One of the reasons people leave the cremated remains of their loved ones at a funeral home is that they simply cannot decide what to do with the ashes. They are unaware of the many options available to them these days. Ashes may be scattered, buried underground, in a cemetery or even at sea. Although people may choose to keep the ashes of the deceased near them in a classic brass urn, they have other choices. These days, urns are designed for scattering, burial or as keepsakes. Some are even biodegradable. Urn manufacturers use a variety of materials to construct the urns, including:

Ceramic
• Wood 
• Metal
• Stone
Glass

There are many choices in color and style, depending on what the family intends to do with the ashes. That way, people can select the urn that demonstrates the loved one’s style and personality.

Every funeral home has at least a few urns for ashes that sit uncollected by the family. While in most cases, funeral directors wait for families to return, some eventually decide to scatter the ashes themselves. When people know the many alternatives they have for the cremated remains of their loved ones, they can make a better choice.

68 Comments


  1. //

    It’s a shame that some people are cremated, then have their ashes left at the funeral homes. I can see how someone may leave the ashes for a while, but to forget them is a big deal. I hope that if one day I’m cremated, I hope my family doesn’t forget about my remains. Thanks for that really interesting information!


  2. //

    I never knew that this would be an issue. I wouldn’t have thought that people would forget the ashes of those people that they love. I’m surprised that there are ashes from the 1920s in the UK. I would think that it would become a storage problem. This is really interesting.


  3. //

    I had no idea that uncollected ashes could be such a problem for funeral homes. I personally would recommend always being in close contact with the funeral home so you don’t forget anything. Don’t forget your ashes, and don’t burden the funeral home with making a tough decision.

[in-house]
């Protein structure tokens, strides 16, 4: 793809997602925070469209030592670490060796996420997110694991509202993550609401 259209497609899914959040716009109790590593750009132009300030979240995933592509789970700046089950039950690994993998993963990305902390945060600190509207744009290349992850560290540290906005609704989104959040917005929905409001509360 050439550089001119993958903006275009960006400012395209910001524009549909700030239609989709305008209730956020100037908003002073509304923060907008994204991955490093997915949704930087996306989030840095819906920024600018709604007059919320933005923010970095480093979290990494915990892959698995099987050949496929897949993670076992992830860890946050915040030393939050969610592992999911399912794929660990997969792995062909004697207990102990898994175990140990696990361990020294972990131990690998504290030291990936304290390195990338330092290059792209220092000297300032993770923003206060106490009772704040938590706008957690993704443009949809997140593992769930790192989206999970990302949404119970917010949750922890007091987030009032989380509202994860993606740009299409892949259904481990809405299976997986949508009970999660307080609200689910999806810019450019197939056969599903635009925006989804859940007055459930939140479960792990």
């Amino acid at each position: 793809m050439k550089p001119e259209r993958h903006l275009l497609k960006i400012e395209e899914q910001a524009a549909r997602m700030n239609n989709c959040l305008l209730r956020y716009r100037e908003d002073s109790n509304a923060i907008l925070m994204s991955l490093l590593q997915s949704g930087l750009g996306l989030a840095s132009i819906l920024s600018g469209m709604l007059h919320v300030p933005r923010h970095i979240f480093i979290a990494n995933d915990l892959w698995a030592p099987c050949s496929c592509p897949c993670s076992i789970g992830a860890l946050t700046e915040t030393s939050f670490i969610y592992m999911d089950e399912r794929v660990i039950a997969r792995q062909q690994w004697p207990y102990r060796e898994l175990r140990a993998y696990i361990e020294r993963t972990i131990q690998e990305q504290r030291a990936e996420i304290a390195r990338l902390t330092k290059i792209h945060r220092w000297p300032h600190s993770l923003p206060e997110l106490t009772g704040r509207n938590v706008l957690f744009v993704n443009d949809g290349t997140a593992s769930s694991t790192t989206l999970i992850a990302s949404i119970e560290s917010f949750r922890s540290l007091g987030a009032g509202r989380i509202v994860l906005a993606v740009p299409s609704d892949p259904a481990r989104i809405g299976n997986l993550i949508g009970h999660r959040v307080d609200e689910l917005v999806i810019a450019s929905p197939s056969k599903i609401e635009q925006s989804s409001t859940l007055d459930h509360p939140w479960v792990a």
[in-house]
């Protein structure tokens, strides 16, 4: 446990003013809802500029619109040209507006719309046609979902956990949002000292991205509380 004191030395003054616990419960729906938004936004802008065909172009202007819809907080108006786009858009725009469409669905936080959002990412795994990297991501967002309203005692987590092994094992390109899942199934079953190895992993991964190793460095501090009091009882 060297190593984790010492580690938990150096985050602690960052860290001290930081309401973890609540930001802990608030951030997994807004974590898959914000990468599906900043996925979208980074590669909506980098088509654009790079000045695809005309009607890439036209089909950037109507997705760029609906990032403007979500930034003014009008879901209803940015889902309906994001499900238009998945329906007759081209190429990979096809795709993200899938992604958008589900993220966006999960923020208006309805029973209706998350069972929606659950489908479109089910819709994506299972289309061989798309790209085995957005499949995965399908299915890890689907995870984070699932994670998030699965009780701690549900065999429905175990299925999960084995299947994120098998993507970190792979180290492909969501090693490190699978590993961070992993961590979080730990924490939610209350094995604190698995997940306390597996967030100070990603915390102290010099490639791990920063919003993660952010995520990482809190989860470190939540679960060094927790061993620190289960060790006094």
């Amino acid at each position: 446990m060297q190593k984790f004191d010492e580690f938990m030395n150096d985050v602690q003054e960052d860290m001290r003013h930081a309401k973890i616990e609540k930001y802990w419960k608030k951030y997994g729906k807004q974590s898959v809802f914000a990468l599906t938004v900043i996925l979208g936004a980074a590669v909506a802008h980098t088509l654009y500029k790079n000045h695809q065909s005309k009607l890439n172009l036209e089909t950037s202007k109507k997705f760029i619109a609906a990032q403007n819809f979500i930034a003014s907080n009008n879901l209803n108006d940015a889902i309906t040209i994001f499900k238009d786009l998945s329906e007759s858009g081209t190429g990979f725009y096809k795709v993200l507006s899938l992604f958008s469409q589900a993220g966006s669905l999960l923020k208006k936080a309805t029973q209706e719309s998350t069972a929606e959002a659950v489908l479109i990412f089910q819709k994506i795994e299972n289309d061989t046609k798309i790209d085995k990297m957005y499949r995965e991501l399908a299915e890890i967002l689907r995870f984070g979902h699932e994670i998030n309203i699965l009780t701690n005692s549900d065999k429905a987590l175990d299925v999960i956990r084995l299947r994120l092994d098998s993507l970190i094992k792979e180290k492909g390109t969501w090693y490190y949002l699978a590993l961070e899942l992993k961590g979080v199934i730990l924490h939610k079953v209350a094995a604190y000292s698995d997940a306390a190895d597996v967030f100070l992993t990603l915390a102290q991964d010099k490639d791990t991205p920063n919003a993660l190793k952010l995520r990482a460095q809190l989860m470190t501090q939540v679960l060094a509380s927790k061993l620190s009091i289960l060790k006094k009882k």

4. william gonnello
    //

    THERE ARE THOSE WHO OUT LIVE OTHER OR ALL FAMILY MEMBERS OR THEY SEE NO VALUE IN THESE RITUALS.

  5. Doninya Calvin maiden name Donna Stevenson
    //

    In April of 1977 my mother Edna Mae Stevenson was cremated in Alhambra California. I was 11 and as far as I know her ashes were never claimed. Is there any way of finding out where the ashes may be now?

  6. Connie Hodge
    //

    If unclaimed remains are not picked up by family members , can members of a church where the deceased person was a member collect them and have a decent memorial service and have the remains buried properly in a cemetary in his or her home town with dignity?

  7. Eleanor Hotchkiss
    //

    I want to be cremated but I don’t want any of my family members taking my ashes.

  8. Jason
    //

    I came here assuming a crematorium would know best how to dispose of my ashes with dignity so I could spare my family from any further effort. Apparently this is not a service they offer.

  9. Annie
    //

    Would anyone be able to help me? I have returned to collect my deceased husbands ashes from the funeral directors only to find they have dissolved and gone. Please can anyone tell me what is likely to have happened to them? Is there a legal obligation on behalf of the funeral company. I did not know at the time that the company was in the process of dissolving but it appears they went quickly after the cremation. I would be grateful for any advice.

  10. Nina lucero
    //

    I’m involved with a family through a dear friend/father. His only son doesn’t have the income to pay for his funeral. Noonebgas came forward. His body was in cooler for 26 dates before they cremated him now they refuse to hand him ashes of his fatherer. Help what can we do. We are desperate.

  11. Grant
    //

    If the so called ” loved ones ” don’t care enough to collect them after a reasonable time then why should the funeral home be burdened with them.

  12. Marleen Ashworth
    //

    For some families it’s a matter of money. Cremation runs around 700.00 to 1,500.00. I paid 4,200.00 for my mom’s spot and since she had no life insurance to total bill was a little over 5,000.00.
    Now I face the part where I need 3 signatures to complete her burial, per the cemetery requirements. My mom is still in my home due to sibling stupidity.

  13. Elizabeth
    //

    It’s been 11 years ago today that my mother died and I still have not been able to locate her ashes. The funeral home doesn’t know, the executor of her estate doesn’t know, nobody seems to know. Is there any kind of database I can tap into that might help?